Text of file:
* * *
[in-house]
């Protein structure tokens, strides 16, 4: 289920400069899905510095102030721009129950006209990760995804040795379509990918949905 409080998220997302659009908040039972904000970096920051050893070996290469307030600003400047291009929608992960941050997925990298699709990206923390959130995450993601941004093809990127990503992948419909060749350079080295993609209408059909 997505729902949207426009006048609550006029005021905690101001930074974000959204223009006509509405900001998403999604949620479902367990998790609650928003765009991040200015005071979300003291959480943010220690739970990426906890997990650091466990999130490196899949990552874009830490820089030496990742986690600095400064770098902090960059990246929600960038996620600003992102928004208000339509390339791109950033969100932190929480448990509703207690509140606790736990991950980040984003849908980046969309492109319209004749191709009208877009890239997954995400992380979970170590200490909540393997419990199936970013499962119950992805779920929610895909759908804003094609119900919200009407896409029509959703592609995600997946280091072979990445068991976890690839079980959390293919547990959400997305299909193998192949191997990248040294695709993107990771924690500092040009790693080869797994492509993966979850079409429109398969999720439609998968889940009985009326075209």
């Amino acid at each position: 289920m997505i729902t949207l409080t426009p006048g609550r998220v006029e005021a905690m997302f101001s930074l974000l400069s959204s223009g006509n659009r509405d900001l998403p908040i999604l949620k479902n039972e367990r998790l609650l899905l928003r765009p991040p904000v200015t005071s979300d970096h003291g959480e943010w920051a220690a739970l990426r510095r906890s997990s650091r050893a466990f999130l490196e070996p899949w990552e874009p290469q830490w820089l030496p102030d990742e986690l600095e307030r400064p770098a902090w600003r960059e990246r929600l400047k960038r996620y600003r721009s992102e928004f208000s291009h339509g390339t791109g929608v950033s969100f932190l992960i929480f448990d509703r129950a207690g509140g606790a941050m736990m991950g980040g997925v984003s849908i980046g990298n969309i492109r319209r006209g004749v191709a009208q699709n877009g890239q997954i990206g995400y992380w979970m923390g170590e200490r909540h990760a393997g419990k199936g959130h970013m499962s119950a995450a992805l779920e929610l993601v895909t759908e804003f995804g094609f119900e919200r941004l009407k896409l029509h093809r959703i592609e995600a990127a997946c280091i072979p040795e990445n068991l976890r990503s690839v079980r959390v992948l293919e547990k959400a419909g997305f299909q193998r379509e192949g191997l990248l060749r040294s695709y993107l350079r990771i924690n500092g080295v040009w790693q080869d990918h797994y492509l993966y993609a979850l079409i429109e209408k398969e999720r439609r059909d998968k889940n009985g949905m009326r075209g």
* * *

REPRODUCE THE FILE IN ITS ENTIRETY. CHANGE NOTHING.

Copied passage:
[in-house]
């Protein structure tokens, strides 16, 4: 289920400069899905510095102030721009129950006209990760995804040795379509990918949905 409080998220997302659009908040039972904000970096920051050893070996290469307030600003400047291009929608992960941050997925990298699709990206923390959130995450993601941004093809990127990503992948419909060749350079080295993609209408059909 997505729902949207426009006048609550006029005021905690101001930074974000959204223009006509509405900001998403999604949620479902367990998790609650928003765009991040200015005071979300003291959480943010220690739970990426906890997990650091466990999130490196899949990552874009830490820089030496990742986690600095400064770098902090960059990246929600960038996620600003992102928004208000339509390339791109950033969100932190929480448990509703207690509140606790736990991950980040984003849908980046969309492109319209004749191709009208877009890239997954995400992380979970170590200490909540393997419990199936970013499962119950992805779920929610895909759908804003094609119900919200009407896409029509959703592609995600997946280091072979990445068991976890690839079980959390293919547990959400997305299909193998192949191997990248040294695709993107990771924690500092040009790693080869797994492509993966979850079409429109398969999720439609998968889940009985009326075209």
């Amino acid at each position: 289920m997505i729902t949207l409080t426009p006048g609550r998220v006029e005021a905690m997302f101001s930074l974000l400069s959204s223009g006509n659009r509405d900001l998403p908040i999604l949620k479902n039972e367990r998790l609650l899905l928003r765009p991040p904000v200015t005071s979300d970096h003291g959480e943010w920051a220690a739970l990426r510095r906890s997990s650091r050893a466990f999130l490196e070996p899949w990552e874009p290469q830490w820089l030496p102030d990742e986690l600095e307030r400064p770098a902090w600003r960059e990246r929600l400047k960038r996620y600003r721009s992102e928004f208000s291009h339509g390339t791109g929608v950033s969100f932190l992960i929480f448990d509703r129950a207690g509140g606790a941050m736990m991950g980040g997925v984003s849908i980046g990298n969309i492109r319209r006209g004749v191709a009208q699709n877009g890239q997954i990206g995400y992380w979970m923390g170590e200490r909540h990760a393997g419990k199936g959130h970013m499962s119950a995450a992805l779920e929610l993601v895909t759908e804003f995804g094609f119900e919200r941004l009407k896409l029509h093809r959703i592609e995600a990127a997946c280091i072979p040795e990445n068991l976890r990503s690839v079980r959390v992948l293919e547990k959400a419909g997305f299909q193998r379509e192949g191997l990248l060749r040294s695709y993107l350079r990771i924690n500092g080295v040009w790693q080869d990918h797994y492509l993966y993609a979850l079409i429109e209408k398969e999720r439609r059909d998968k889940n009985g949905m009326r075209g």